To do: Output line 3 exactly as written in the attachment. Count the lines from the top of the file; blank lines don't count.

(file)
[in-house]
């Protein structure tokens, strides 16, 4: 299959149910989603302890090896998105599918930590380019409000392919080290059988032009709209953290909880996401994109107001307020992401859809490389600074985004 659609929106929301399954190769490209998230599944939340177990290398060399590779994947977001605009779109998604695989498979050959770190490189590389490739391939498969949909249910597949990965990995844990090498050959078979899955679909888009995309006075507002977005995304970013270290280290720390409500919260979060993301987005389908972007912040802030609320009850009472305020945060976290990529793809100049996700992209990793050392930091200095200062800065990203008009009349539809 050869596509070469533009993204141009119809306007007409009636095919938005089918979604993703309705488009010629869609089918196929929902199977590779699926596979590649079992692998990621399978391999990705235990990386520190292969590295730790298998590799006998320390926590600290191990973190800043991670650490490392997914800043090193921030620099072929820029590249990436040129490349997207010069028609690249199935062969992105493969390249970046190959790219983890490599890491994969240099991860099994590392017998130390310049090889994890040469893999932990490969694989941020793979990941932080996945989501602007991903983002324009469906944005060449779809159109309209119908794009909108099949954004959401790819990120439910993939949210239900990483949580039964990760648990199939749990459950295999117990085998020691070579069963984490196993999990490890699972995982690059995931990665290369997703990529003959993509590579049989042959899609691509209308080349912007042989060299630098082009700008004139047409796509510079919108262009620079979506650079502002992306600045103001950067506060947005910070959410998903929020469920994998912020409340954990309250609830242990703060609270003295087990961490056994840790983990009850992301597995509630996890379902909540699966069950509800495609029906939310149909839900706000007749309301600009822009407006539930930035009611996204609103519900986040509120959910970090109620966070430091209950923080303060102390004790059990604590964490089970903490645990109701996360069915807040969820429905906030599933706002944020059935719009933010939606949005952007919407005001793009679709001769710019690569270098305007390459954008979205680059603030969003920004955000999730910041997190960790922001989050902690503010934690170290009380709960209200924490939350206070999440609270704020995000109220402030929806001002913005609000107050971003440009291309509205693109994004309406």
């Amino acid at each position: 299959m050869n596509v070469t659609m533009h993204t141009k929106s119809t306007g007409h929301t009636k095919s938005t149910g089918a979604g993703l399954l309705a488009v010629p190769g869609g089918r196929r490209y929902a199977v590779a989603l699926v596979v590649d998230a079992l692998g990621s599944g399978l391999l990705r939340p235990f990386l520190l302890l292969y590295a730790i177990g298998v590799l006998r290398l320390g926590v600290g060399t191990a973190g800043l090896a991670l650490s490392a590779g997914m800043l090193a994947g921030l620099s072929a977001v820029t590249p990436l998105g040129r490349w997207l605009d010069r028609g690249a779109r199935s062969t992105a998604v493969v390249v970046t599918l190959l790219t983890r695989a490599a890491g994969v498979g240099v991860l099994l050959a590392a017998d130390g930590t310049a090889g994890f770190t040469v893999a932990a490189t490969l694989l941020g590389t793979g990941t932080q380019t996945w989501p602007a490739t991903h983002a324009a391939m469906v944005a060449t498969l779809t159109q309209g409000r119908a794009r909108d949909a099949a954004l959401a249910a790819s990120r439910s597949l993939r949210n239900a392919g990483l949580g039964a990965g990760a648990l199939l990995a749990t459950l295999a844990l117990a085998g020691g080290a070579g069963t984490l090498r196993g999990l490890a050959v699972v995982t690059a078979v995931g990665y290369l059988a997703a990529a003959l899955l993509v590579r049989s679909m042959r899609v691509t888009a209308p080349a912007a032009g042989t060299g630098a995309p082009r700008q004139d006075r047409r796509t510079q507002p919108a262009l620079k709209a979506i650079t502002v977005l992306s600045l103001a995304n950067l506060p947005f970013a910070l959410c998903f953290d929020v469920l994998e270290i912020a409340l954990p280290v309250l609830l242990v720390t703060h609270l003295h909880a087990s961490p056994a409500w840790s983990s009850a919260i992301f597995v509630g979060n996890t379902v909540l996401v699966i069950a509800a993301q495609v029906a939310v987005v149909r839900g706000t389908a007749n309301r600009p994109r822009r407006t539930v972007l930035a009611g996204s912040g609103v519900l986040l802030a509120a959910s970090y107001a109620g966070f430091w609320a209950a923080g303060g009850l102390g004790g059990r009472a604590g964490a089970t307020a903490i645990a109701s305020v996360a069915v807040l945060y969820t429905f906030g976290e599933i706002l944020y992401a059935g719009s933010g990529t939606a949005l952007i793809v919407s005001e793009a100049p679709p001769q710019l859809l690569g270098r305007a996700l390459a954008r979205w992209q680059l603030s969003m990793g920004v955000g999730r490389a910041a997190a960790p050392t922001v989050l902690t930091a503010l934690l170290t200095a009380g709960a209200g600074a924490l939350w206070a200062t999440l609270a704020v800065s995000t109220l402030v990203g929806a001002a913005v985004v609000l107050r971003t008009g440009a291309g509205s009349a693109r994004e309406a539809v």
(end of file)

């Amino acid at each position: 299959m050869n596509v070469t659609m533009h993204t141009k929106s119809t306007g007409h929301t009636k095919s938005t149910g089918a979604g993703l399954l309705a488009v010629p190769g869609g089918r196929r490209y929902a199977v590779a989603l699926v596979v590649d998230a079992l692998g990621s599944g399978l391999l990705r939340p235990f990386l520190l302890l292969y590295a730790i177990g298998v590799l006998r290398l320390g926590v600290g060399t191990a973190g800043l090896a991670l650490s490392a590779g997914m800043l090193a994947g921030l620099s072929a977001v820029t590249p990436l998105g040129r490349w997207l605009d010069r028609g690249a779109r199935s062969t992105a998604v493969v390249v970046t599918l190959l790219t983890r695989a490599a890491g994969v498979g240099v991860l099994l050959a590392a017998d130390g930590t310049a090889g994890f770190t040469v893999a932990a490189t490969l694989l941020g590389t793979g990941t932080q380019t996945w989501p602007a490739t991903h983002a324009a391939m469906v944005a060449t498969l779809t159109q309209g409000r119908a794009r909108d949909a099949a954004l959401a249910a790819s990120r439910s597949l993939r949210n239900a392919g990483l949580g039964a990965g990760a648990l199939l990995a749990t459950l295999a844990l117990a085998g020691g080290a070579g069963t984490l090498r196993g999990l490890a050959v699972v995982t690059a078979v995931g990665y290369l059988a997703a990529a003959l899955l993509v590579r049989s679909m042959r899609v691509t888009a209308p080349a912007a032009g042989t060299g630098a995309p082009r700008q004139d006075r047409r796509t510079q507002p919108a262009l620079k709209a979506i650079t502002v977005l992306s600045l103001a995304n950067l506060p947005f970013a910070l959410c998903f953290d929020v469920l994998e270290i912020a409340l954990p280290v309250l609830l242990v720390t703060h609270l003295h909880a087990s961490p056994a409500w840790s983990s009850a919260i992301f597995v509630g979060n996890t379902v909540l996401v699966i069950a509800a993301q495609v029906a939310v987005v149909r839900g706000t389908a007749n309301r600009p994109r822009r407006t539930v972007l930035a009611g996204s912040g609103v519900l986040l802030a509120a959910s970090y107001a109620g966070f430091w609320a209950a923080g303060g009850l102390g004790g059990r009472a604590g964490a089970t307020a903490i645990a109701s305020v996360a069915v807040l945060y969820t429905f906030g976290e599933i706002l944020y992401a059935g719009s933010g990529t939606a949005l952007i793809v919407s005001e793009a100049p679709p001769q710019l859809l690569g270098r305007a996700l390459a954008r979205w992209q680059l603030s969003m990793g920004v955000g999730r490389a910041a997190a960790p050392t922001v989050l902690t930091a503010l934690l170290t200095a009380g709960a209200g600074a924490l939350w206070a200062t999440l609270a704020v800065s995000t109220l402030v990203g929806a001002a913005v985004v609000l107050r971003t008009g440009a291309g509205s009349a693109r994004e309406a539809v």